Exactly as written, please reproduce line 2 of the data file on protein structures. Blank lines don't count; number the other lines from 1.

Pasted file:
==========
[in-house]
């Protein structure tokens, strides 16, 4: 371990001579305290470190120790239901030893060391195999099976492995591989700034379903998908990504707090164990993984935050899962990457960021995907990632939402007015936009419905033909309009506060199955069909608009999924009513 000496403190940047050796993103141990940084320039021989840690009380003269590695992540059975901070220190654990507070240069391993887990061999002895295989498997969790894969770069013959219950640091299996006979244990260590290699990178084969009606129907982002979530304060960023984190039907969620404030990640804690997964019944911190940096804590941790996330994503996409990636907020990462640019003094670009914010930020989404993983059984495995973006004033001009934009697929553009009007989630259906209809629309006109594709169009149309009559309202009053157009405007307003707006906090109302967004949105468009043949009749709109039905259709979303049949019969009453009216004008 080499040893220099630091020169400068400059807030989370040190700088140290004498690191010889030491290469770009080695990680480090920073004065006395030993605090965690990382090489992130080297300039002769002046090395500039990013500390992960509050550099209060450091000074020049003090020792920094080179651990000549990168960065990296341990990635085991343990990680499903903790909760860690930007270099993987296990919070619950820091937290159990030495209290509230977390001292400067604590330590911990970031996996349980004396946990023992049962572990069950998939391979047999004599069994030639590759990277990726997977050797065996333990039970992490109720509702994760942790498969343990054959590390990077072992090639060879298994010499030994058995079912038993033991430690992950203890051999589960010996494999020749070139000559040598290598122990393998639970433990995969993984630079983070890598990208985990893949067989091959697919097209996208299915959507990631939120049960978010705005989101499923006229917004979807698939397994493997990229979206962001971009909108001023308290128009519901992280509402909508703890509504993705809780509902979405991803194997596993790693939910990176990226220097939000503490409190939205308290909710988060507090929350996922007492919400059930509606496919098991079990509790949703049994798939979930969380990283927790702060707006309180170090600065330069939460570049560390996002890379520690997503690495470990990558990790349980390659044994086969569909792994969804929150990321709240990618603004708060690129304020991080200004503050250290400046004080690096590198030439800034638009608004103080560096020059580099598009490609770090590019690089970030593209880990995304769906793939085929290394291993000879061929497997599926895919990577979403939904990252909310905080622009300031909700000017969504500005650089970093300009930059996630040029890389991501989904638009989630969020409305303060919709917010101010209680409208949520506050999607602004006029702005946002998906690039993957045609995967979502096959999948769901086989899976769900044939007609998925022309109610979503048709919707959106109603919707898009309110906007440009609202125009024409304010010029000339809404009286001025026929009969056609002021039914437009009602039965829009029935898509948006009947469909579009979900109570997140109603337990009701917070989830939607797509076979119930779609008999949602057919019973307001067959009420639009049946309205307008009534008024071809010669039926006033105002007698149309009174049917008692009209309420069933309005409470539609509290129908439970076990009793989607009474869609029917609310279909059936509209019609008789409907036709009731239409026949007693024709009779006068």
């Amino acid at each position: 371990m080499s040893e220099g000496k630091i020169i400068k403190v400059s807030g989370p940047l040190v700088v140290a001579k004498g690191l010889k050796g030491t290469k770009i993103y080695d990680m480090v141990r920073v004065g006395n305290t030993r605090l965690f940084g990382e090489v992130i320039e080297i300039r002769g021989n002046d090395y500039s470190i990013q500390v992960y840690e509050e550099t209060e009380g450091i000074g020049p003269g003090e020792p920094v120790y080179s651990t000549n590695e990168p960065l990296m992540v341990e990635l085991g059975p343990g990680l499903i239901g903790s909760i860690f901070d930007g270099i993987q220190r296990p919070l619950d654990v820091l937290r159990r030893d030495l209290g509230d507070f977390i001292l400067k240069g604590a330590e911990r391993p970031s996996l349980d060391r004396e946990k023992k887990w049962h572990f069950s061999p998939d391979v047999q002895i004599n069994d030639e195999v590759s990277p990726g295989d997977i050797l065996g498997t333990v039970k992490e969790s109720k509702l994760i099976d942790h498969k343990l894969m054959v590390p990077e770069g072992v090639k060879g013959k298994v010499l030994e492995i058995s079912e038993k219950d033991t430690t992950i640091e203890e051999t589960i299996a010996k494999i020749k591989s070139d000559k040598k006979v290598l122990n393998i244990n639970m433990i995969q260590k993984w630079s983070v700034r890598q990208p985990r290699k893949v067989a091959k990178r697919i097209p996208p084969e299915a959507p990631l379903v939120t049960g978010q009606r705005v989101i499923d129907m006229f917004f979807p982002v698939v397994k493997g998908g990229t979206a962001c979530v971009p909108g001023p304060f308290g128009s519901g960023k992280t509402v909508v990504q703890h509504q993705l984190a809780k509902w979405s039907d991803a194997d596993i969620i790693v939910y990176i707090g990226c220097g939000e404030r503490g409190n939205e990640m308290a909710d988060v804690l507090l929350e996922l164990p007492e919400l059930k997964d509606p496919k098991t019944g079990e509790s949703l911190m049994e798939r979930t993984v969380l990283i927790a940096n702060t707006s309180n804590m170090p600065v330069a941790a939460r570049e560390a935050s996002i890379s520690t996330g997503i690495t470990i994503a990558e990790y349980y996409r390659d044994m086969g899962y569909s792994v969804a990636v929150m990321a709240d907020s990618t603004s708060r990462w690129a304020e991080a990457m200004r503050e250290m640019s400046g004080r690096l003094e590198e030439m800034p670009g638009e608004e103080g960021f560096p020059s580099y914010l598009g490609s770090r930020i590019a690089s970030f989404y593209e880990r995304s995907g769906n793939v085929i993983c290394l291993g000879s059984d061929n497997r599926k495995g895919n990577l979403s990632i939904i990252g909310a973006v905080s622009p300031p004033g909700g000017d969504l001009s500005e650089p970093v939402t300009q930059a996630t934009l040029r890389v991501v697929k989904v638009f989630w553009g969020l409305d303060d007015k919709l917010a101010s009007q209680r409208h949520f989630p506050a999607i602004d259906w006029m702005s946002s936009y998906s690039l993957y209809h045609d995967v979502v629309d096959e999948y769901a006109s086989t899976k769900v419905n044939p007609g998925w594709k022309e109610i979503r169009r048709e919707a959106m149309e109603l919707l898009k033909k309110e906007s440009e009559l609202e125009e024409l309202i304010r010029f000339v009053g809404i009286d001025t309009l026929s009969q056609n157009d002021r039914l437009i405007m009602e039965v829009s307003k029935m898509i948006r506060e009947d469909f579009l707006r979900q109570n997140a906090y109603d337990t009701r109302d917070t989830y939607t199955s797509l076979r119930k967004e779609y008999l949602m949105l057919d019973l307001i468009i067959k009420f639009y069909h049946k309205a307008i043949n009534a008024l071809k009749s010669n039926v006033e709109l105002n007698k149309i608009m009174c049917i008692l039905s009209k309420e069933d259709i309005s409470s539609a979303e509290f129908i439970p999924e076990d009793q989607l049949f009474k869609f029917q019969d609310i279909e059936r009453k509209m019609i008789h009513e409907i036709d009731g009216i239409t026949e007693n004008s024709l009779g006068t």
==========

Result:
């Protein structure tokens, strides 16, 4: 371990001579305290470190120790239901030893060391195999099976492995591989700034379903998908990504707090164990993984935050899962990457960021995907990632939402007015936009419905033909309009506060199955069909608009999924009513 000496403190940047050796993103141990940084320039021989840690009380003269590695992540059975901070220190654990507070240069391993887990061999002895295989498997969790894969770069013959219950640091299996006979244990260590290699990178084969009606129907982002979530304060960023984190039907969620404030990640804690997964019944911190940096804590941790996330994503996409990636907020990462640019003094670009914010930020989404993983059984495995973006004033001009934009697929553009009007989630259906209809629309006109594709169009149309009559309202009053157009405007307003707006906090109302967004949105468009043949009749709109039905259709979303049949019969009453009216004008 080499040893220099630091020169400068400059807030989370040190700088140290004498690191010889030491290469770009080695990680480090920073004065006395030993605090965690990382090489992130080297300039002769002046090395500039990013500390992960509050550099209060450091000074020049003090020792920094080179651990000549990168960065990296341990990635085991343990990680499903903790909760860690930007270099993987296990919070619950820091937290159990030495209290509230977390001292400067604590330590911990970031996996349980004396946990023992049962572990069950998939391979047999004599069994030639590759990277990726997977050797065996333990039970992490109720509702994760942790498969343990054959590390990077072992090639060879298994010499030994058995079912038993033991430690992950203890051999589960010996494999020749070139000559040598290598122990393998639970433990995969993984630079983070890598990208985990893949067989091959697919097209996208299915959507990631939120049960978010705005989101499923006229917004979807698939397994493997990229979206962001971009909108001023308290128009519901992280509402909508703890509504993705809780509902979405991803194997596993790693939910990176990226220097939000503490409190939205308290909710988060507090929350996922007492919400059930509606496919098991079990509790949703049994798939979930969380990283927790702060707006309180170090600065330069939460570049560390996002890379520690997503690495470990990558990790349980390659044994086969569909792994969804929150990321709240990618603004708060690129304020991080200004503050250290400046004080690096590198030439800034638009608004103080560096020059580099598009490609770090590019690089970030593209880990995304769906793939085929290394291993000879061929497997599926895919990577979403939904990252909310905080622009300031909700000017969504500005650089970093300009930059996630040029890389991501989904638009989630969020409305303060919709917010101010209680409208949520506050999607602004006029702005946002998906690039993957045609995967979502096959999948769901086989899976769900044939007609998925022309109610979503048709919707959106109603919707898009309110906007440009609202125009024409304010010029000339809404009286001025026929009969056609002021039914437009009602039965829009029935898509948006009947469909579009979900109570997140109603337990009701917070989830939607797509076979119930779609008999949602057919019973307001067959009420639009049946309205307008009534008024071809010669039926006033105002007698149309009174049917008692009209309420069933309005409470539609509290129908439970076990009793989607009474869609029917609310279909059936509209019609008789409907036709009731239409026949007693024709009779006068």